Giving Power to the People
Friday, 8th August 2014 at 3:53 pm
After a career in engineering and many years volunteering with under-privileged communities, Alexie Seller has now embarked on a new journey – as the National Manager of Business for the social enterprise – Pollinate Energy. Seller is this week’s Changemaker.
After graduating university with first class honours from a degree in Mechanical Engineering and Arts, Seller went on to work for organisations including AGL and Australian Nuclear Science and Technology Organisation (ANSTO).
During that time, she volunteered with under-privileged communities, working with orphaned or urban poor children across central America and teaching hip hop in the Christmas Island detention centres with the Australian League of Immigration Volunteers (ALIV).
She also lead the Engineers Without Borders Energy Hub in Sydney.
Last December she joined Pollinate Energy – an Australian social enterprise bringing renewable energy to the urban poor. Pollinate Australia also aims to empower local Indian entrepreneurs to be a positive force for change in India’s urban poor communities.
What are you currently working on in your organisation?
We’re about to expand our business in India, to reach up to 100,000 people by the end of next year.
It’s my job to come up with some creative ways to boost our income so that we can meet that target.
At the moment, that ranges from building an online shop to sell solar lights, to wide reaching campaigns to ‘live without lights’ and new program and partnership opportunities so that our Australian volunteers can get a taste of life inside a start-up social enterprise!
What was your first job in the Not for Profit sector?
Officially this is my first job. I volunteered with many other local and international organisations for the past 10 years, but had never been employed by one. It took a while for me to truly take the leap from a career in engineering to this sector but I’ve never really looked back.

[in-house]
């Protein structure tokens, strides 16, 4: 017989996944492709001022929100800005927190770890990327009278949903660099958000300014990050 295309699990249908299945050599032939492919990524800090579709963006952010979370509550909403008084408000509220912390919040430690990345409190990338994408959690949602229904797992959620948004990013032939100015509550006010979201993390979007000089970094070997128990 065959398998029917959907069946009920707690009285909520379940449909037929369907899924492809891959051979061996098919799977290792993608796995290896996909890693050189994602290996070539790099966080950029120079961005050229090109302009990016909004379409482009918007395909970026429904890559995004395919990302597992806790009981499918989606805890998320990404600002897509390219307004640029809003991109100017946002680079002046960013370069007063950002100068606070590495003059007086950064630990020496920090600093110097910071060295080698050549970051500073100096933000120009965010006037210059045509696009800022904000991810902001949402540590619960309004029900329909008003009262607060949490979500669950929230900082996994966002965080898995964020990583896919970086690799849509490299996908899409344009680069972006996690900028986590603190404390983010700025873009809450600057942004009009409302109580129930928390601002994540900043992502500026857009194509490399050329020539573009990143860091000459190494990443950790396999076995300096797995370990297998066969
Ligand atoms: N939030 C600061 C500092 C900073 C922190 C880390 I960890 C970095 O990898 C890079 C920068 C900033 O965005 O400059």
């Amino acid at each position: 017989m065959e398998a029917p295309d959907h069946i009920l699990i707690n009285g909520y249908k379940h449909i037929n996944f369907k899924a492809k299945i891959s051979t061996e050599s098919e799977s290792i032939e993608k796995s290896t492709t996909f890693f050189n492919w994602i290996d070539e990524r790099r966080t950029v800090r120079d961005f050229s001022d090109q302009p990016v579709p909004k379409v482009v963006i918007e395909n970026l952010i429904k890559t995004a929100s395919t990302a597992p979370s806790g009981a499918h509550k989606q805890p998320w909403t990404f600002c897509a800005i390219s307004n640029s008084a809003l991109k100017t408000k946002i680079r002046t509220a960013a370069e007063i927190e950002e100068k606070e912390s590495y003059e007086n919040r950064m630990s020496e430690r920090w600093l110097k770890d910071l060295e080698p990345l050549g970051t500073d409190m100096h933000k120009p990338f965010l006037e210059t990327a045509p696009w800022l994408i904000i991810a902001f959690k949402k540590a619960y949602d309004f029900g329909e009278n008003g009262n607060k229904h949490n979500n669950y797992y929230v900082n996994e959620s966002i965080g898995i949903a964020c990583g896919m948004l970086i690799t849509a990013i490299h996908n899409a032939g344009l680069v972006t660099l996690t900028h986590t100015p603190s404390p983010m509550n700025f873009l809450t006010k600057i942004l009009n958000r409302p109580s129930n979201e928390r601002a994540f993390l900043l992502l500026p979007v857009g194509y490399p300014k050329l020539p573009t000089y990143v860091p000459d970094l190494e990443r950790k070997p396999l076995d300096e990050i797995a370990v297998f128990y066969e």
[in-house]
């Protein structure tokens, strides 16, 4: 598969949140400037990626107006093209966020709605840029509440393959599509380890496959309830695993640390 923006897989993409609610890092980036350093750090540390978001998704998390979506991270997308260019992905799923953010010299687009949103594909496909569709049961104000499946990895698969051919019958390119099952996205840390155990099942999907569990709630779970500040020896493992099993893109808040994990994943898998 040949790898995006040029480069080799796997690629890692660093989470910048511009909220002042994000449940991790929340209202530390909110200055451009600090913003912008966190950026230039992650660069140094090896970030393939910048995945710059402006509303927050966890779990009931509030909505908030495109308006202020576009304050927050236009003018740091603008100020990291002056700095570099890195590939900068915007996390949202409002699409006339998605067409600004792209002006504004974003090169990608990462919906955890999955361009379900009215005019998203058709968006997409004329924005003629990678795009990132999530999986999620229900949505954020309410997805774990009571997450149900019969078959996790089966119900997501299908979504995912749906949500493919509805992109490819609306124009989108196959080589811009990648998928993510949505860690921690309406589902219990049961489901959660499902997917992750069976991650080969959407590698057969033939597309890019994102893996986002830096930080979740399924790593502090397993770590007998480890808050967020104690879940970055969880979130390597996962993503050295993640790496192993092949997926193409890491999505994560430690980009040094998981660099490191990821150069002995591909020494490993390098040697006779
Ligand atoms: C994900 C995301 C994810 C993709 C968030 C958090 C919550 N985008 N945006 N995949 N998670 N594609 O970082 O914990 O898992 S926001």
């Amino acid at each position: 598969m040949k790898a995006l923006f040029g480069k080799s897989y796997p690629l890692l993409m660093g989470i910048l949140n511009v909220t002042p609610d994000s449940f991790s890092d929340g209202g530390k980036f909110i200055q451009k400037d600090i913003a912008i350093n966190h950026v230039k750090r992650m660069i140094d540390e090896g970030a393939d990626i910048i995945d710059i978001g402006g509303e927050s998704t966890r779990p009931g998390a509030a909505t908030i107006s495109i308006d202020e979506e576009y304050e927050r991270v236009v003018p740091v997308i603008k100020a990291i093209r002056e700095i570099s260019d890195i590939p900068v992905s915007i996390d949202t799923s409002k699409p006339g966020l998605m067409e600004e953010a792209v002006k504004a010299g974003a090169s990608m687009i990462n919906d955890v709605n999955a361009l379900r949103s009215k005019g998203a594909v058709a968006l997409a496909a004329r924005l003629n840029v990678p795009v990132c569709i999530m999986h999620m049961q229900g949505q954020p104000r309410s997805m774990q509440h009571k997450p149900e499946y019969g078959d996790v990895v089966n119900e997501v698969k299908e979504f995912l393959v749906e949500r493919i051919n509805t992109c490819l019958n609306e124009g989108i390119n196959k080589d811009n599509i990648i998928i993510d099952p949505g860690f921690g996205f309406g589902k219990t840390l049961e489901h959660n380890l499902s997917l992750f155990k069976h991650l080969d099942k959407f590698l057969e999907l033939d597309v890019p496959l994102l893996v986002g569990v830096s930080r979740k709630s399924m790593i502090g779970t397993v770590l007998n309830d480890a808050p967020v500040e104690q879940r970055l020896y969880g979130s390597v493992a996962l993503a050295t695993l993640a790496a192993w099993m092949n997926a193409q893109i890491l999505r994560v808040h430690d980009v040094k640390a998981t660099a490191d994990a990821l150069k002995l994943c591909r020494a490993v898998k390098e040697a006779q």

What is the most rewarding part of your work?
The people I meet as a part of my everyday role. I feel very lucky that it is my job to actively seek out inspired and motivated people to be a part of our organisation’s growth in India through the international programs we offer, and to collaborate with us on our mission to raise awareness about the struggles of people living in urban energy poverty.
What has been the most challenging part of your work?
The most challenging part would have to be balancing our collective energy to reach our big goals, and the need to delve into the details of running a business.
I overcome this at the moment by trying to stay grounded through friends and family, and constantly giving myself a ‘perspective’ check on issues that come up.
If I treat everything as passionately as I want to, it can be exhausting.
What do you like best about working in your current organisation?
The knowledge that we have the freedom and the ability to make a huge change in today’s world.
Being part of a small but high performing team all working together on a common goal is exhilarating, and something I was never able to experience in my previous roles.
I’m always being asked …
How I got into this! It’s the number one question, and I completely understand because before I was here I would have asked the same question.
I’m not sure if I’m meant to answer it, but I honestly believe that if you open yourself up and look out for new opportunities, they will come. The question is whether or not you’re ready to take it.
What are you reading/watching/listening to at the moment?
I just read a historical fiction novel about Charles Lindbergh’s wife – The Aviator’s Wife.
I like to read books that let me step out of my world completely, and across a wide range of settings, cultures and historical events. Working in this industry can be draining, so I often use reading to make myself switch off for a while, it’s incredibly refreshing!
School taught me …
How to study. I was exceptionally good at studying, which is why I chose a career in Engineering – it was highly technical.
It wasn’t until I took on various leadership roles through volunteering and work that I started to discover my more innate skills, and that I am much better at working with people than designing mechanical brackets.
I now feel much more connected in my current role (and I apologise if my professors and ex-employers are reading this!)